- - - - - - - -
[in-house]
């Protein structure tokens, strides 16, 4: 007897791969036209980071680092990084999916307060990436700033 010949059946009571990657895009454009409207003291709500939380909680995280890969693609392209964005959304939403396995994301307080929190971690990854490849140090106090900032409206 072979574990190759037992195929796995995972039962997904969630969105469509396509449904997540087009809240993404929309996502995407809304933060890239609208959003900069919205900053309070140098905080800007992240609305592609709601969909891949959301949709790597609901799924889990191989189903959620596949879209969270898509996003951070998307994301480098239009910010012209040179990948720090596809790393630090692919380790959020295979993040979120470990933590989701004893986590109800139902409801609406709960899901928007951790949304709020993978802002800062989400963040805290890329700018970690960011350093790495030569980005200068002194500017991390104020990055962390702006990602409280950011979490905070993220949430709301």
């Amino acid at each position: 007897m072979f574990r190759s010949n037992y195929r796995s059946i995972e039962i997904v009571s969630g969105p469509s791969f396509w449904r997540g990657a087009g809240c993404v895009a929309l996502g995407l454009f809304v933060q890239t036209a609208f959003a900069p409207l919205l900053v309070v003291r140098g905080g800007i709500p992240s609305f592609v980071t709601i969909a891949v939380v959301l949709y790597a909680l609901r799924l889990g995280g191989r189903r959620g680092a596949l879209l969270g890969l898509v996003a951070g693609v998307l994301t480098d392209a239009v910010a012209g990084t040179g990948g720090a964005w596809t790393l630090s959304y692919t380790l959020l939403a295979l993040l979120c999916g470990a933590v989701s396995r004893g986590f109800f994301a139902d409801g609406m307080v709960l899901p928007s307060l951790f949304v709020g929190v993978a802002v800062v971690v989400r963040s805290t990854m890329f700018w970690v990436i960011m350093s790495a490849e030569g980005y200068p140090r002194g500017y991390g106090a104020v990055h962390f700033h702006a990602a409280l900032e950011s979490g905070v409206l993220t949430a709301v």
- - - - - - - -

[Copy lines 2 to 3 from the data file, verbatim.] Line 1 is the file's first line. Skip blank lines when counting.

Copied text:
């Protein structure tokens, strides 16, 4: 007897791969036209980071680092990084999916307060990436700033 010949059946009571990657895009454009409207003291709500939380909680995280890969693609392209964005959304939403396995994301307080929190971690990854490849140090106090900032409206 072979574990190759037992195929796995995972039962997904969630969105469509396509449904997540087009809240993404929309996502995407809304933060890239609208959003900069919205900053309070140098905080800007992240609305592609709601969909891949959301949709790597609901799924889990191989189903959620596949879209969270898509996003951070998307994301480098239009910010012209040179990948720090596809790393630090692919380790959020295979993040979120470990933590989701004893986590109800139902409801609406709960899901928007951790949304709020993978802002800062989400963040805290890329700018970690960011350093790495030569980005200068002194500017991390104020990055962390702006990602409280950011979490905070993220949430709301």
């Amino acid at each position: 007897m072979f574990r190759s010949n037992y195929r796995s059946i995972e039962i997904v009571s969630g969105p469509s791969f396509w449904r997540g990657a087009g809240c993404v895009a929309l996502g995407l454009f809304v933060q890239t036209a609208f959003a900069p409207l919205l900053v309070v003291r140098g905080g800007i709500p992240s609305f592609v980071t709601i969909a891949v939380v959301l949709y790597a909680l609901r799924l889990g995280g191989r189903r959620g680092a596949l879209l969270g890969l898509v996003a951070g693609v998307l994301t480098d392209a239009v910010a012209g990084t040179g990948g720090a964005w596809t790393l630090s959304y692919t380790l959020l939403a295979l993040l979120c999916g470990a933590v989701s396995r004893g986590f109800f994301a139902d409801g609406m307080v709960l899901p928007s307060l951790f949304v709020g929190v993978a802002v800062v971690v989400r963040s805290t990854m890329f700018w970690v990436i960011m350093s790495a490849e030569g980005y200068p140090r002194g500017y991390g106090a104020v990055h962390f700033h702006a990602a409280l900032e950011s979490g905070v409206l993220t949430a709301v």